Parallel Lines and Transversal

Parallel Lines and Transversal

Parallel Lines and Transversal

Parallel lines are lines which extend in the same direction and remain the same distance apart.
In the following figure, AB and CD are parallel lines. We denote them by “AB // CD” and say “AB is parallel to CD”.

The rails on railway track are parallel.

In geometry, parallel lines are indicated with equal numbers of arrow heads on each line.


When a line intersects two other lines, the line is called a transversal of those two lines. In the figure, there are 8 angles formed at the two intersections where TS cuts lines AB and CD.

These angles are named in pairs according to their relative positions as follows:

1.      a and p, b and q, c and r, d and s are pairs of corresponding angles.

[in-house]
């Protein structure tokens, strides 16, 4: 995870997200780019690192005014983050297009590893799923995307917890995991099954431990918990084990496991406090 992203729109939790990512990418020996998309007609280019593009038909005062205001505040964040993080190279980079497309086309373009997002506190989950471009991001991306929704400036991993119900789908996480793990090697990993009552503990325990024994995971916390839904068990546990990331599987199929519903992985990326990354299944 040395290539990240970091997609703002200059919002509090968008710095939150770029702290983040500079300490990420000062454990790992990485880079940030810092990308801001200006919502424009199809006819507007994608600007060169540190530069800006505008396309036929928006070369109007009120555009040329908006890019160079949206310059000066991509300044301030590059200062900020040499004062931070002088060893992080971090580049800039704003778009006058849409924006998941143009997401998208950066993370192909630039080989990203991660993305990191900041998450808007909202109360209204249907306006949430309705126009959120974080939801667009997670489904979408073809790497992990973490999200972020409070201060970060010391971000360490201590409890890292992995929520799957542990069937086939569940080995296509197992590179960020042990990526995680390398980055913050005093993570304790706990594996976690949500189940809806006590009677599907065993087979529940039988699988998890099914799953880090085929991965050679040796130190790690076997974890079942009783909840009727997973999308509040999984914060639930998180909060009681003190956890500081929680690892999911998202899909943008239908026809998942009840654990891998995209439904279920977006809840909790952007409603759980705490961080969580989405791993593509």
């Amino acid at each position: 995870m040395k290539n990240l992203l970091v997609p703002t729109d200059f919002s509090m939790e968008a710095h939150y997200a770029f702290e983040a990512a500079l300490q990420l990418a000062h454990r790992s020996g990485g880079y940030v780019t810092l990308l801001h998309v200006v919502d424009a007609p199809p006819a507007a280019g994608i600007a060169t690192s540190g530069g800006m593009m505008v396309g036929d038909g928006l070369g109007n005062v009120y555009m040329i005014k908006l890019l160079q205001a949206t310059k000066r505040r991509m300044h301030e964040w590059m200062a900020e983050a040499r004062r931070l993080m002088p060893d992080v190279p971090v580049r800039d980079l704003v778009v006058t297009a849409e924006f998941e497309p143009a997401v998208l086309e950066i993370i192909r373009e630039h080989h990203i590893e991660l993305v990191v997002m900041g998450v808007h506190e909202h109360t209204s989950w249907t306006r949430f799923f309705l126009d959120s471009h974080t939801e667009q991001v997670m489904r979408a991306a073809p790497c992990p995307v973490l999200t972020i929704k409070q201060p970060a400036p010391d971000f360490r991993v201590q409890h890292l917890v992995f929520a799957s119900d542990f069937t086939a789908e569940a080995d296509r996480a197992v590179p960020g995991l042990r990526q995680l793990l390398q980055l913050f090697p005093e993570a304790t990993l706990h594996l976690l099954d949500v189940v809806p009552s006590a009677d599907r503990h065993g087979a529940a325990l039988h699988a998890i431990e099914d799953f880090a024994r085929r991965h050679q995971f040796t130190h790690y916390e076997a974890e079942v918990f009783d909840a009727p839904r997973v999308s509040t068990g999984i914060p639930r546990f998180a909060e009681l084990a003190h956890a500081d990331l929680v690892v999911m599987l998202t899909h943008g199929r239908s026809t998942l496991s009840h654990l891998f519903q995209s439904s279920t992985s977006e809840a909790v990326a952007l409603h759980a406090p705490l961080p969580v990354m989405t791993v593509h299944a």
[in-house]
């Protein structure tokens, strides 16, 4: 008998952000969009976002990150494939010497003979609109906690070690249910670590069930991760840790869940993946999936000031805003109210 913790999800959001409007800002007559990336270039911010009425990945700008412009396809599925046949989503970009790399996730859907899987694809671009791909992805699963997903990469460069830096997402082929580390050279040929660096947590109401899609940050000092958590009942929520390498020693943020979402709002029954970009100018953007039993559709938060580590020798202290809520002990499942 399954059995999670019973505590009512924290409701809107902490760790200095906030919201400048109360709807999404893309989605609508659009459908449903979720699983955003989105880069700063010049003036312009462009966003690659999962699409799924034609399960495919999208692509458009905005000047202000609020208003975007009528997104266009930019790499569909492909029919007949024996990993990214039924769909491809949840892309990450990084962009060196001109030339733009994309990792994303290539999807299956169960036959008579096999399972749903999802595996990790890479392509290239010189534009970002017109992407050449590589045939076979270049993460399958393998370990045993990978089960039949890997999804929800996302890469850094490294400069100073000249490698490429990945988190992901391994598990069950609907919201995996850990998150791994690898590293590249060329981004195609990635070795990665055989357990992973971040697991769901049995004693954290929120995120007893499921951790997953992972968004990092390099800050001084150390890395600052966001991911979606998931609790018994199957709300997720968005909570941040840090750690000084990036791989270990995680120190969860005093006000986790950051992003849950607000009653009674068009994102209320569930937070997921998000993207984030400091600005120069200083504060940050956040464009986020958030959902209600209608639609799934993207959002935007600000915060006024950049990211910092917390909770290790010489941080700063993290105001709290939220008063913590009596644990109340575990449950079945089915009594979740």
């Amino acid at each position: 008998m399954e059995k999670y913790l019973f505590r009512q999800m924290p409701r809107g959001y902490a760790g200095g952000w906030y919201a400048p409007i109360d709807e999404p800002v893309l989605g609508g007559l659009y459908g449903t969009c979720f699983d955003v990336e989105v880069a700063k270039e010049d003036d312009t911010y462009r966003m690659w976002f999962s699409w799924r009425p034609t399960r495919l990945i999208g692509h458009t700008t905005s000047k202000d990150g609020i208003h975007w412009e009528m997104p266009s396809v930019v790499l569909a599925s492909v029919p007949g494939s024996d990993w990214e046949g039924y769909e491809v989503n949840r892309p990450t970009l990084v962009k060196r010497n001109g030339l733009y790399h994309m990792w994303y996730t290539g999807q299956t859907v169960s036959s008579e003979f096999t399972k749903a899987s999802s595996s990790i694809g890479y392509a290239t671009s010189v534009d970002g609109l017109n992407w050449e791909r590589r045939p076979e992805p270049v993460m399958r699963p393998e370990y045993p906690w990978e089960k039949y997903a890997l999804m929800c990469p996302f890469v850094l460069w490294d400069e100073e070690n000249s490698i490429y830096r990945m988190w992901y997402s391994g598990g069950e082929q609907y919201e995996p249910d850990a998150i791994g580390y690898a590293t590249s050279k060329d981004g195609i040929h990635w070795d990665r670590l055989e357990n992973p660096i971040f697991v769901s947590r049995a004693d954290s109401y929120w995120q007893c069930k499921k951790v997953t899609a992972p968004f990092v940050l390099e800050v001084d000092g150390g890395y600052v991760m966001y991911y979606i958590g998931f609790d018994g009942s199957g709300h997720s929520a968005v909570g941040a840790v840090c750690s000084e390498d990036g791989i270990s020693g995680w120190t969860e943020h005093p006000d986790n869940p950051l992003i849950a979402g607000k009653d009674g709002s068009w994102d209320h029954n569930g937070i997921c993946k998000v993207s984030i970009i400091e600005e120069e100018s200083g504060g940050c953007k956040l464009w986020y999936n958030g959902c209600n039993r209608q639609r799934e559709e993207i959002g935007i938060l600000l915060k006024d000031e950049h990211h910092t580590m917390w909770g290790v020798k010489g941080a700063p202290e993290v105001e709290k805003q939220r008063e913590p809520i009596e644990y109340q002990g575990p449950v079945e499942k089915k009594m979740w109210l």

2.      a and r, b and s are pairs of alternate angles. More specifically, these angles are referred to as alternate interior angles.

 3.      a and s, b and r, are pairs of interior angles on the same side of the transversal, or simply consecutive interior angles.

Conditions When Parallel Lines are Cut by a Transversal

When two parallel lines are cut by a transversal, then
1. their corresponding angles are equal,
2. their alternate angles are equal,
3. their consecutive interior angles are supplementary.

The converse statements for the above are also true. That is, when two straight lines AB and CD are cut by a transversal TS, then
1. if the corresponding angles are equal, then AB // CD,
2. if the alternate angles are equal, then AB // CD,
3. if the consecutive interior angles are supplementary, then AB // CD.

Example 1: In the figure, AB // CD. Find the measures of angles x, y and z.

Solution: x = 70° (corr. s, AB // CD)
y = 70° (alt. s, AB // CD)
z + 70° = 180° (int. s, AB // CD)
z = 110°

Example 2: In the figure, BA // DE. Find the measure of angle x.

Solution: Construct FC // BA // DE.
x1 = 35° (alt. s, FC // DE)

x2 = 30° (alt. s, FC // BA)
x = x1 + x2 
      = 35° + 30°
      = 65°

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